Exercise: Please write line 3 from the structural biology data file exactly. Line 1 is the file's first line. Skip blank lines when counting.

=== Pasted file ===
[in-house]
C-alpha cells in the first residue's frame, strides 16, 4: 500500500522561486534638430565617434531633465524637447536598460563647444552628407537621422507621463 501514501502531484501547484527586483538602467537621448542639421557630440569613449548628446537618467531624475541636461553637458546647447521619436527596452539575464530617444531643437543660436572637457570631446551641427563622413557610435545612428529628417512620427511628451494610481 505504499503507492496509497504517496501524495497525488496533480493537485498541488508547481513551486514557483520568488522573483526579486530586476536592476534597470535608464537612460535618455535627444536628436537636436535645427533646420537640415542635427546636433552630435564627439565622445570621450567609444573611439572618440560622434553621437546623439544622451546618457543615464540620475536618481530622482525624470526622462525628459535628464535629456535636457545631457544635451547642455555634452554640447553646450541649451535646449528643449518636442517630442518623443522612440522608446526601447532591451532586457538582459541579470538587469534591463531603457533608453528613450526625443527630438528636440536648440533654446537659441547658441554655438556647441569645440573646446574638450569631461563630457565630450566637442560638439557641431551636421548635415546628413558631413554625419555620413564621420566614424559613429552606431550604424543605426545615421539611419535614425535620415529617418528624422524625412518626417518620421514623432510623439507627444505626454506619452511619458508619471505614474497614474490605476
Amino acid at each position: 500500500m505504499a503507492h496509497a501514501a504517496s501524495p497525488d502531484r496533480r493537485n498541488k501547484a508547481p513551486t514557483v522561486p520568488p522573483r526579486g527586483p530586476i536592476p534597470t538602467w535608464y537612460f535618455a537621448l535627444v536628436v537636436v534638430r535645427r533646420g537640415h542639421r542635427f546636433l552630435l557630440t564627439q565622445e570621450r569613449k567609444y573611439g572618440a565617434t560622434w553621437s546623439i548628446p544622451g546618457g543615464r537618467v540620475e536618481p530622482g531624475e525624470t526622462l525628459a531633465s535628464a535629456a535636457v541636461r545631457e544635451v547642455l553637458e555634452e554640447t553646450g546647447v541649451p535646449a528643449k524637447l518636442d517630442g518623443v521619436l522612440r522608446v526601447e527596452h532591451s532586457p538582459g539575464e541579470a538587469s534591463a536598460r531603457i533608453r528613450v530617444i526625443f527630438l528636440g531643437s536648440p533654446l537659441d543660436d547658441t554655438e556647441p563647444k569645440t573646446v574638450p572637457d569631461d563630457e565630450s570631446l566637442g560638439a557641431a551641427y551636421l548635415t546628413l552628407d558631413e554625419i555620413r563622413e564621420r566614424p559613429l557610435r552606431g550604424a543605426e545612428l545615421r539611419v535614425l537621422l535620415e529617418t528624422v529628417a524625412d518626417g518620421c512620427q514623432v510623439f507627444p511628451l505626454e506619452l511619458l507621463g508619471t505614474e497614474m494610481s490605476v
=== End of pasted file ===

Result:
Amino acid at each position: 500500500m505504499a503507492h496509497a501514501a504517496s501524495p497525488d502531484r496533480r493537485n498541488k501547484a508547481p513551486t514557483v522561486p520568488p522573483r526579486g527586483p530586476i536592476p534597470t538602467w535608464y537612460f535618455a537621448l535627444v536628436v537636436v534638430r535645427r533646420g537640415h542639421r542635427f546636433l552630435l557630440t564627439q565622445e570621450r569613449k567609444y573611439g572618440a565617434t560622434w553621437s546623439i548628446p544622451g546618457g543615464r537618467v540620475e536618481p530622482g531624475e525624470t526622462l525628459a531633465s535628464a535629456a535636457v541636461r545631457e544635451v547642455l553637458e555634452e554640447t553646450g546647447v541649451p535646449a528643449k524637447l518636442d517630442g518623443v521619436l522612440r522608446v526601447e527596452h532591451s532586457p538582459g539575464e541579470a538587469s534591463a536598460r531603457i533608453r528613450v530617444i526625443f527630438l528636440g531643437s536648440p533654446l537659441d543660436d547658441t554655438e556647441p563647444k569645440t573646446v574638450p572637457d569631461d563630457e565630450s570631446l566637442g560638439a557641431a551641427y551636421l548635415t546628413l552628407d558631413e554625419i555620413r563622413e564621420r566614424p559613429l557610435r552606431g550604424a543605426e545612428l545615421r539611419v535614425l537621422l535620415e529617418t528624422v529628417a524625412d518626417g518620421c512620427q514623432v510623439f507627444p511628451l505626454e506619452l511619458l507621463g508619471t505614474e497614474m494610481s490605476v